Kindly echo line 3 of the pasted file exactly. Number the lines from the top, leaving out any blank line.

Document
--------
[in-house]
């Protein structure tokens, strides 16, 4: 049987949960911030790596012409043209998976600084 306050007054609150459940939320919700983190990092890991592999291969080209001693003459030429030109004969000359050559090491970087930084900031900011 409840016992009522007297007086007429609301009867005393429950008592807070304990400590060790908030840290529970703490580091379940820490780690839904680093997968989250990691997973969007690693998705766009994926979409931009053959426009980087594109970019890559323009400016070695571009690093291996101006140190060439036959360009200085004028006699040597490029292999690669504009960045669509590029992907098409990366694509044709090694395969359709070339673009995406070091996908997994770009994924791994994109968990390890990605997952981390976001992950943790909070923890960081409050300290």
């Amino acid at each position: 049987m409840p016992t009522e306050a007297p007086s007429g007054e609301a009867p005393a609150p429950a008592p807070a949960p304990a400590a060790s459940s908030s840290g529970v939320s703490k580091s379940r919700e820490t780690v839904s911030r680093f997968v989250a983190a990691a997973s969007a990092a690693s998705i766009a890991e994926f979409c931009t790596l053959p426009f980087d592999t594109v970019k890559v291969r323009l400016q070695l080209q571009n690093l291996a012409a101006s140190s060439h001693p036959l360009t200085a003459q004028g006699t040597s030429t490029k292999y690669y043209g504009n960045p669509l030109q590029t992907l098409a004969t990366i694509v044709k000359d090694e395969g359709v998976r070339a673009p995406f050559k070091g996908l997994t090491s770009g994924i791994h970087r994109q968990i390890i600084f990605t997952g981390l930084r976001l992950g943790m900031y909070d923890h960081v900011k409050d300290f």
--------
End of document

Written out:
């Amino acid at each position: 049987m409840p016992t009522e306050a007297p007086s007429g007054e609301a009867p005393a609150p429950a008592p807070a949960p304990a400590a060790s459940s908030s840290g529970v939320s703490k580091s379940r919700e820490t780690v839904s911030r680093f997968v989250a983190a990691a997973s969007a990092a690693s998705i766009a890991e994926f979409c931009t790596l053959p426009f980087d592999t594109v970019k890559v291969r323009l400016q070695l080209q571009n690093l291996a012409a101006s140190s060439h001693p036959l360009t200085a003459q004028g006699t040597s030429t490029k292999y690669y043209g504009n960045p669509l030109q590029t992907l098409a004969t990366i694509v044709k000359d090694e395969g359709v998976r070339a673009p995406f050559k070091g996908l997994t090491s770009g994924i791994h970087r994109q968990i390890i600084f990605t997952g981390l930084r976001l992950g943790m900031y909070d923890h960081v900011k409050d300290f």